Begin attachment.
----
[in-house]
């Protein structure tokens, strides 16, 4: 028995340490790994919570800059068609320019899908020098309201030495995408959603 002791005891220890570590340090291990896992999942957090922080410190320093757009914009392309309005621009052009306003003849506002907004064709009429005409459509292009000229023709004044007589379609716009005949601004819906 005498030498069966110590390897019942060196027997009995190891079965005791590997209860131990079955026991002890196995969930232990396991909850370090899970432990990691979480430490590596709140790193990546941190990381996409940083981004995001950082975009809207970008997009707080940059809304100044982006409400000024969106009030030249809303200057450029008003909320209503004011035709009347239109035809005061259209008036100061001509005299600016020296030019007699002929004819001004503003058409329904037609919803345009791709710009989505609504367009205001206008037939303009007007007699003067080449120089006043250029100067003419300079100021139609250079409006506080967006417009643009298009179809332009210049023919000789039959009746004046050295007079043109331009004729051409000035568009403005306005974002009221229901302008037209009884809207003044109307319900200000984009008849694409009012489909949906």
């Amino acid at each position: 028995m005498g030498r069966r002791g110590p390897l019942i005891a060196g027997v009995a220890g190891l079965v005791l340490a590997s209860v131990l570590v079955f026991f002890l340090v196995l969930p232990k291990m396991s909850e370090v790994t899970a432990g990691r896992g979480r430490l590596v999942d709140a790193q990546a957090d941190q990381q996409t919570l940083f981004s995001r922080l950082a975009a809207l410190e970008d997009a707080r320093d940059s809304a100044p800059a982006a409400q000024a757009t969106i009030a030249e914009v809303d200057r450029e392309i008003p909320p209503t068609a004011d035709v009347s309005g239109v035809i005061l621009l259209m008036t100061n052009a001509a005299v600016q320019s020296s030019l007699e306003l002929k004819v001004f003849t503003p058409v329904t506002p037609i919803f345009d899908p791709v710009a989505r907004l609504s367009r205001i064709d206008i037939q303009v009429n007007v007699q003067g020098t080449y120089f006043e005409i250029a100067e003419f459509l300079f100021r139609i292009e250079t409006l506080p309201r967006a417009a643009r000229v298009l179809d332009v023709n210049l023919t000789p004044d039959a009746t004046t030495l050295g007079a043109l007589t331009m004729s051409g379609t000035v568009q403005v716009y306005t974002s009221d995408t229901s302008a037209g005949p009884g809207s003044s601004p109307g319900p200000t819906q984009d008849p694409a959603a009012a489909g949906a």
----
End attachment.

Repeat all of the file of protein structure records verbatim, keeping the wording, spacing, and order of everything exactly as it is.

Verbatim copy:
[in-house]
């Protein structure tokens, strides 16, 4: 028995340490790994919570800059068609320019899908020098309201030495995408959603 002791005891220890570590340090291990896992999942957090922080410190320093757009914009392309309005621009052009306003003849506002907004064709009429005409459509292009000229023709004044007589379609716009005949601004819906 005498030498069966110590390897019942060196027997009995190891079965005791590997209860131990079955026991002890196995969930232990396991909850370090899970432990990691979480430490590596709140790193990546941190990381996409940083981004995001950082975009809207970008997009707080940059809304100044982006409400000024969106009030030249809303200057450029008003909320209503004011035709009347239109035809005061259209008036100061001509005299600016020296030019007699002929004819001004503003058409329904037609919803345009791709710009989505609504367009205001206008037939303009007007007699003067080449120089006043250029100067003419300079100021139609250079409006506080967006417009643009298009179809332009210049023919000789039959009746004046050295007079043109331009004729051409000035568009403005306005974002009221229901302008037209009884809207003044109307319900200000984009008849694409009012489909949906």
């Amino acid at each position: 028995m005498g030498r069966r002791g110590p390897l019942i005891a060196g027997v009995a220890g190891l079965v005791l340490a590997s209860v131990l570590v079955f026991f002890l340090v196995l969930p232990k291990m396991s909850e370090v790994t899970a432990g990691r896992g979480r430490l590596v999942d709140a790193q990546a957090d941190q990381q996409t919570l940083f981004s995001r922080l950082a975009a809207l410190e970008d997009a707080r320093d940059s809304a100044p800059a982006a409400q000024a757009t969106i009030a030249e914009v809303d200057r450029e392309i008003p909320p209503t068609a004011d035709v009347s309005g239109v035809i005061l621009l259209m008036t100061n052009a001509a005299v600016q320019s020296s030019l007699e306003l002929k004819v001004f003849t503003p058409v329904t506002p037609i919803f345009d899908p791709v710009a989505r907004l609504s367009r205001i064709d206008i037939q303009v009429n007007v007699q003067g020098t080449y120089f006043e005409i250029a100067e003419f459509l300079f100021r139609i292009e250079t409006l506080p309201r967006a417009a643009r000229v298009l179809d332009v023709n210049l023919t000789p004044d039959a009746t004046t030495l050295g007079a043109l007589t331009m004729s051409g379609t000035v568009q403005v716009y306005t974002s009221d995408t229901s302008a037209g005949p009884g809207s003044s601004p109307g319900p200000t819906q984009d008849p694409a959603a009012a489909g949906a």